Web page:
Friday, August 31, 2007

Decisions Decisions

Got the results of my CNA state exam, and I passed. I wasn't really worried, but it's always a relief to not have to think about it anymore. When I finished my CNA class, I actually graduated #1 in the class of about 30. Out of 600 test questions throughout the course, I missed 3. Granted, this was not a difficult class, but it helped my confidence a little since I'm not actually a very good student. I was in the lower 1/3 of my high school class, and nearly didn't graduate because I was failing gym. How stupid is that?

So now I'm wondering what I should do job-wise. I worked extremely hard to get into cellstore to shake hands, but now with my certification I can work in a hospital that might increase my chances of getting into school and then pay for it too. I don't want to work at cellstore forever, but it's good money now, and I'm trying to get a different job there that just opened up actually repairing phones, which would be about $4/hr more, and I'm sure that's more than a hospital job. I'll have to see what happens in the next few weeks here, and make a decision. It wouldn't hurt me to apply at the hospitals now anyway.

The baby is not the best study partner. I have to say, he's kinda insane since he started crawling. Insane in a good way though I guess. He's just so curious, he's into everything. But then he's so full of energy, he wants to skip all his naps, and party all night. I don't get it, you would think I'm feeding him Starbucks instead of Similac. Oh wait, that must be it, I'm not breastfeeding, so that must be why he's not wanting to sleep. Formula is evil! But, that's another topic altogether. I'm fairly convinced that he doesn't want me to go to school, and that's why he's making it so difficult for me. Or, more likely, he's 7 1/2 months old, and hes just being a baby, and I'm taking a difficult stressful class.

Saturday, August 25, 2007

Battle of the Non-Traditional Students

Well, I'm one week into my Anatomy & Physiology class. I have to take it this semester, and then Microbiology in the spring, then I apply for the RN program and (fingers crossed) begin that in the fall. So, as you can see, I'm blogging to avoid studying phospholipids, isotopes, covalent bonds, and all that other chemistry/biology review stuff.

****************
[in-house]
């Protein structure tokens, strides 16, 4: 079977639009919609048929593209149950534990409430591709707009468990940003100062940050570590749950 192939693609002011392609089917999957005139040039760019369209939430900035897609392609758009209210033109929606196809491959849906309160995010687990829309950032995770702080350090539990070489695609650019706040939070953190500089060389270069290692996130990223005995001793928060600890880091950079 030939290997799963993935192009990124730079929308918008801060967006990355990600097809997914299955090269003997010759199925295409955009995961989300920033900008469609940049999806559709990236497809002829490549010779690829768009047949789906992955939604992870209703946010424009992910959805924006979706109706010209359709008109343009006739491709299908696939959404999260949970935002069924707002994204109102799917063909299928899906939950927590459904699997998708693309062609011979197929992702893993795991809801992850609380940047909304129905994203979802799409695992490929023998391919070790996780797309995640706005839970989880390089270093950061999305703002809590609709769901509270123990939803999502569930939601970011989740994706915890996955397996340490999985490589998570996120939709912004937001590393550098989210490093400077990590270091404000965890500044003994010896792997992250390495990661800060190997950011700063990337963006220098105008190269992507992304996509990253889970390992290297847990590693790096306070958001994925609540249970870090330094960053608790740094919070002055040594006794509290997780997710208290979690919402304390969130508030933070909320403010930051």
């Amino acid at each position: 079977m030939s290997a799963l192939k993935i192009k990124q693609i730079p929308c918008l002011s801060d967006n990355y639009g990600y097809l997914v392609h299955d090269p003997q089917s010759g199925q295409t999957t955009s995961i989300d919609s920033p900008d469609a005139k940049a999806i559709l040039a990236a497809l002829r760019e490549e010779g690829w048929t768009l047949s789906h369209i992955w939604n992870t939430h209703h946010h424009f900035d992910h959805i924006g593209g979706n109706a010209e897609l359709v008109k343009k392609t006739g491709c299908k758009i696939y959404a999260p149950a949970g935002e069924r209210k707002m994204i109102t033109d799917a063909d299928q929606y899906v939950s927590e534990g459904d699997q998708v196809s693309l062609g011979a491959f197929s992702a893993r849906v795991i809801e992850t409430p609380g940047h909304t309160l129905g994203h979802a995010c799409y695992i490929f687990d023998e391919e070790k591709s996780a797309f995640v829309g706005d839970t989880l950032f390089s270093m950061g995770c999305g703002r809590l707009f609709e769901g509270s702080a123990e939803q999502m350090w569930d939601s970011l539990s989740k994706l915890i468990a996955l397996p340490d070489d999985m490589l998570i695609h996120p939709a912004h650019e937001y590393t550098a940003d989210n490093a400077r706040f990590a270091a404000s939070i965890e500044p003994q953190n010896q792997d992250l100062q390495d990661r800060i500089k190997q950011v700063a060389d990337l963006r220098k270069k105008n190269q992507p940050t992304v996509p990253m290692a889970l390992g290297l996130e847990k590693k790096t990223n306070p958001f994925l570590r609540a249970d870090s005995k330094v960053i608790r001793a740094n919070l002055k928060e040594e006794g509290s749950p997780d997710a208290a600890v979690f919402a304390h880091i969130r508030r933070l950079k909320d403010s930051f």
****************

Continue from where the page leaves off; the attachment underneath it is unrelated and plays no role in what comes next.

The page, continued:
Chemistry is not my strong suit. I took it in high school, failed it one semester, got a D the second semester. Repeated the first semester the next year. Took it in college, got a D. Repeated 2 years later to try to get into the nursing program, got a C. Started taking Organic Chemistry, was failing miserably, and dropped. I took A&P in college about 8 years ago, so I need to take it over again to refresh my skills and to get a higher grade than the C I got the first time.

Being the non-trad I've become, I'm doing ok. Can you believe there are some other non-trads trying to be more even more non-traddie than me? I'm sitting in the front row all the way on one side, they're in the front row in the center, right in front of the instructor's desk. They've already been chatting with the teacher at breaks too, opting to bring their diet Snapples from home so they don't even have to leave their seats to get a drink. They have superior bladders too, and don't need to pee during break. They can just sit and chat about hydrogen bonds while I'm off getting a Snickers. The one has discovered and printed out the same study materials from the internet that I did. They're good. Of course, they have at least 15-20 years on me. At least they're in the front row with me so I can keep my eye on them.

Saturday, August 4, 2007

Customer Service

I got a really nice compliment from a customer today.

There was an older Hispanic gentleman that came in talking on his cell phone in Spanish. He tried to hand his cell phone to the other greeter that was working with me, who flat out refused to take the call, and basically made fun of the guy for trying to give her the phone. Obviously the person on the other end was someone who could translate for the man, and get his needs across to us. I took the phone from him, and talked to his son, who told me that his father no longer wanted his phone, and wanted to know when his contract was up. I helped him the best I could, and handed the old man the phone back, and he hung up with his son.